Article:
National Academy of Medicine Launches One of Most Comprehensive Online Resource Hubs on Clinician Burnout and Well-Being

The National Academy of Medicine (NAM) today launched the Clinician Well-Being Knowledge Hub, a comprehensive online repository for health system leaders, clinicians, and trainees that contains resources highlighting promising approaches for combating clinician burnout, such as research and news articles, toolkits, peer-reviewed literature, and reports.

More than half of U.S. physicians experience burnout, a syndrome characterized by a high degree of emotional exhaustion, depersonalization, and a low sense of personal accomplishment at work.  Nurses, dentists, pharmacists, and other health care professionals are also experiencing high rates of burnout, putting an unsustainable strain on the health care system.

Improving clinician well-being requires sustained action at the organizational, state, and national levels. This knowledge hub provides a comprehensive overview of the causes of clinician burnout; its consequences for health care professionals, patients, and their families; and innovative approaches that organizations can take to promote well-being. 

“While challenges to promote clinician well-being are numerous, progress is possible. The NAM is proud to launch the Clinician Well-Being Knowledge Hub,” said National Academy of Medicine President Victor J. Dzau. “Our hope is that the knowledge hub will facilitate communication and learning, share promising solutions, and will encourage leaders to critically think about how burnout affects their organizations and to implement the solutions that are right for them.”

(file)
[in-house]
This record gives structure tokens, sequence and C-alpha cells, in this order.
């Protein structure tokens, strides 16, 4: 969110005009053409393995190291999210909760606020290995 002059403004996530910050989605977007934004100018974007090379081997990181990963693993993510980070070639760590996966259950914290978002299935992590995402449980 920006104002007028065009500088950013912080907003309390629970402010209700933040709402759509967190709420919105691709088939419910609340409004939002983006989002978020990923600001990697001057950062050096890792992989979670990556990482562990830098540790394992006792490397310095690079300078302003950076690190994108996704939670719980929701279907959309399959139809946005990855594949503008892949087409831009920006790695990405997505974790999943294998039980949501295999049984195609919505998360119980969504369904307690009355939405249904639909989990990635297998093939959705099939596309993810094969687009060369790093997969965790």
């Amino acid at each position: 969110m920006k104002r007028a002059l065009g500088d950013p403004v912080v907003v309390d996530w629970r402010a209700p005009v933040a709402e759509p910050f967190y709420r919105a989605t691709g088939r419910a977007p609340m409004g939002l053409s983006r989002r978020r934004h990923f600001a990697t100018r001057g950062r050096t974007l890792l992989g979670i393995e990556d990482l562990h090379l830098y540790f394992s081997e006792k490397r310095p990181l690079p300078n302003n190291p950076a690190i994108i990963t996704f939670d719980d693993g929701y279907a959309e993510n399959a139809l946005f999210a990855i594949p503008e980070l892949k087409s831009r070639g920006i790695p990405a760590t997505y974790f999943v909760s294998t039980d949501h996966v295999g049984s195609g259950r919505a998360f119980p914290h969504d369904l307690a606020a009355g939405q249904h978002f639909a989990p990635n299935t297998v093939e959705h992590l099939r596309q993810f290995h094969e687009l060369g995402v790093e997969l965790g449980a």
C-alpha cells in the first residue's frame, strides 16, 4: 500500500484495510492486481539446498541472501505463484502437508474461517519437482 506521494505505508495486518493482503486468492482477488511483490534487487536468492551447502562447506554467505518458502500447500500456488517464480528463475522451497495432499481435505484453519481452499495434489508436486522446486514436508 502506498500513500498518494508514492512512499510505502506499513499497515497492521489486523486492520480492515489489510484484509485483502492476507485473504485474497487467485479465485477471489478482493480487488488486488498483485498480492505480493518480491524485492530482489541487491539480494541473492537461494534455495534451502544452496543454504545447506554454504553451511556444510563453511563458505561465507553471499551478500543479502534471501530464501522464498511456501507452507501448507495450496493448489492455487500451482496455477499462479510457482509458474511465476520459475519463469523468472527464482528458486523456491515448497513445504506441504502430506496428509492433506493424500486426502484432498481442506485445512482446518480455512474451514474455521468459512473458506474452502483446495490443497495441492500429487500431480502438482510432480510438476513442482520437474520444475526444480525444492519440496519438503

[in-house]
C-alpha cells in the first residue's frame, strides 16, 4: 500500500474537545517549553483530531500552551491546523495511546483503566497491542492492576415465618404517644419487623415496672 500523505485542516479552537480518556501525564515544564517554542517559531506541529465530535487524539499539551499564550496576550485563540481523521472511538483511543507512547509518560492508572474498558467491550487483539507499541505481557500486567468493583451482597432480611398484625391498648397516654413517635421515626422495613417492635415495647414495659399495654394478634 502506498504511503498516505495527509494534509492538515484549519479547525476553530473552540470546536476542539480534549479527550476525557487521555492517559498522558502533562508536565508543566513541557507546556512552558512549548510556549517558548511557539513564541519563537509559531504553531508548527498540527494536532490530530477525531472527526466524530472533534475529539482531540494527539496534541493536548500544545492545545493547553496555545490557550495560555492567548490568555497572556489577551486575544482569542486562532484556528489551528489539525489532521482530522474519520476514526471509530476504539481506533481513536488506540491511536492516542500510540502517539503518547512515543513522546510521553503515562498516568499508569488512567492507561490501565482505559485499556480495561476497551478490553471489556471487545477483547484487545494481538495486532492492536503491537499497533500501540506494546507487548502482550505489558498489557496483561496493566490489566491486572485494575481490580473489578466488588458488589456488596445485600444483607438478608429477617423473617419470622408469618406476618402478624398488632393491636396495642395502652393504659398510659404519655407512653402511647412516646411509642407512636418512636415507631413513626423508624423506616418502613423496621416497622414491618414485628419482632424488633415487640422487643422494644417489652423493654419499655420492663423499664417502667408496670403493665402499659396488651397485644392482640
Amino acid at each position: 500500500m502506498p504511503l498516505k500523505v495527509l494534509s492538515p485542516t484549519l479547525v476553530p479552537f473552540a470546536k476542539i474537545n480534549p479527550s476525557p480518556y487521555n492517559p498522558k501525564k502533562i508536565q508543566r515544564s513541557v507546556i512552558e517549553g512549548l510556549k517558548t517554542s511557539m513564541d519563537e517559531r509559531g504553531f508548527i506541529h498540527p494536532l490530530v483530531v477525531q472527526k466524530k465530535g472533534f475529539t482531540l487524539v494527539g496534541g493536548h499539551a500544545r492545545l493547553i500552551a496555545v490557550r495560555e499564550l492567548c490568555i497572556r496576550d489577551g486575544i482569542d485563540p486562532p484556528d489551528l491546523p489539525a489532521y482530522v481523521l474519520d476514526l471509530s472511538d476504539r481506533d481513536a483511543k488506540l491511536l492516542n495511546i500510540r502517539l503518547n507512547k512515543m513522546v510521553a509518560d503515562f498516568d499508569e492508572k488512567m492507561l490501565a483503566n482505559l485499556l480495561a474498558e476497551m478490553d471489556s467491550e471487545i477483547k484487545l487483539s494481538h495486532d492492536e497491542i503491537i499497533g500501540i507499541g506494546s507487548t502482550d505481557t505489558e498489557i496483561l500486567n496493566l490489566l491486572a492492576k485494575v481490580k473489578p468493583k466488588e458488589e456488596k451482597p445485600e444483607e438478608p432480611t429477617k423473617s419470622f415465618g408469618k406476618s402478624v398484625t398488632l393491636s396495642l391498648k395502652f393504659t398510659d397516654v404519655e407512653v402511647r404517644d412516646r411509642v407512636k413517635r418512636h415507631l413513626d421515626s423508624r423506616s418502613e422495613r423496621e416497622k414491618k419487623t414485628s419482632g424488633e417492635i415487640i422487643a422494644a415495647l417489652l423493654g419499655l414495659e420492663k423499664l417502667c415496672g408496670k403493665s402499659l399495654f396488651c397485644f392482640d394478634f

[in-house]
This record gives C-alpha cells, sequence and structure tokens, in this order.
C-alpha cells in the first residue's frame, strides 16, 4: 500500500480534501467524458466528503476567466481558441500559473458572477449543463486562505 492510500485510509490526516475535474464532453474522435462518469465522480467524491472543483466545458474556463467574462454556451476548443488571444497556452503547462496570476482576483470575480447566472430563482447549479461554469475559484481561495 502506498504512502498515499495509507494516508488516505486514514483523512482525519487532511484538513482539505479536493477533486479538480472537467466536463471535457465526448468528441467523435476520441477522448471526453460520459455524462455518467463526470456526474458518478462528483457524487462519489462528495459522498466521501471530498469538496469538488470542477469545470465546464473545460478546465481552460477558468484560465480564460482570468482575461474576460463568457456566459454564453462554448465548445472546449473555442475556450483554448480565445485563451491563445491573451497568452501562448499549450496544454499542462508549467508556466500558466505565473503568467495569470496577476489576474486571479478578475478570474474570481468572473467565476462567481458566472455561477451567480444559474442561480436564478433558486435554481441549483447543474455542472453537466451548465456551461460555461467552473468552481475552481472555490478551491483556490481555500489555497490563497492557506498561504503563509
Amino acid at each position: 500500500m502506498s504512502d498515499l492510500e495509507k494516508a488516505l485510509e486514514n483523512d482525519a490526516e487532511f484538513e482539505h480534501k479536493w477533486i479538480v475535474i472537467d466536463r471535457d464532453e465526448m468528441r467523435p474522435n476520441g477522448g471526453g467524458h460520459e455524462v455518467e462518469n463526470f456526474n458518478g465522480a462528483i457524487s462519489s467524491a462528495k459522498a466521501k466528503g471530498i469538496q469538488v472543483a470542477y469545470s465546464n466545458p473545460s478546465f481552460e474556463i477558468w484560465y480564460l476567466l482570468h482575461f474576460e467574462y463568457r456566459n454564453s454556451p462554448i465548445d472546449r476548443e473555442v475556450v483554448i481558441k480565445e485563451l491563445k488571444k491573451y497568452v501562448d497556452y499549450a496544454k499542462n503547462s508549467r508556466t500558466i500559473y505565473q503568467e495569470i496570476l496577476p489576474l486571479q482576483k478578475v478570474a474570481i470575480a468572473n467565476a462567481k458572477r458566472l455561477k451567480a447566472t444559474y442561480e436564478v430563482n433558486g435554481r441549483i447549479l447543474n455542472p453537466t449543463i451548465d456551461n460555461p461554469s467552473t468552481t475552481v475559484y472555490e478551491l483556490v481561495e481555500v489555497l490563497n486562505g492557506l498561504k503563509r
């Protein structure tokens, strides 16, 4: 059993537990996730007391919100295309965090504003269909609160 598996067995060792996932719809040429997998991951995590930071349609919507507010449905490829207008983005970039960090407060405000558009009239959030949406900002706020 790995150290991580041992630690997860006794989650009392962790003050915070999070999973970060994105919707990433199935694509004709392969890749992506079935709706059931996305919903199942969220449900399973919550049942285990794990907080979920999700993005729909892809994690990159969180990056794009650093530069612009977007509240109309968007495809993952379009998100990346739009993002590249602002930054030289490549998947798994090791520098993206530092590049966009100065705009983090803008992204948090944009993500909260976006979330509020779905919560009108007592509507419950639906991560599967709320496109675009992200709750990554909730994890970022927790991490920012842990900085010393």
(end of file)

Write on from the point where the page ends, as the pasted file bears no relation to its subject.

To explore the knowledge hub, visit Media inquiries should be directed to the National Academies' Office of News and Public Information; tel. 202-334-2138 or e-mail

Launched in 2017, the Action Collaborative on Clinician Well-Being and Resilience is a network of organizations committed to reversing trends in clinician burnout, with the goals of raising the visibility of clinician burnout, improving understanding of challenges to clinician well-being, and elevating evidence-based, multidisciplinary solutions that will improve patient care by caring for the caregiver. The Action Collaborative will host a public meeting on May 2 in Washington, D.C. The meeting will feature Expressions of Clinician Well-Being, a pop-up art exhibition focused on clinician well-being.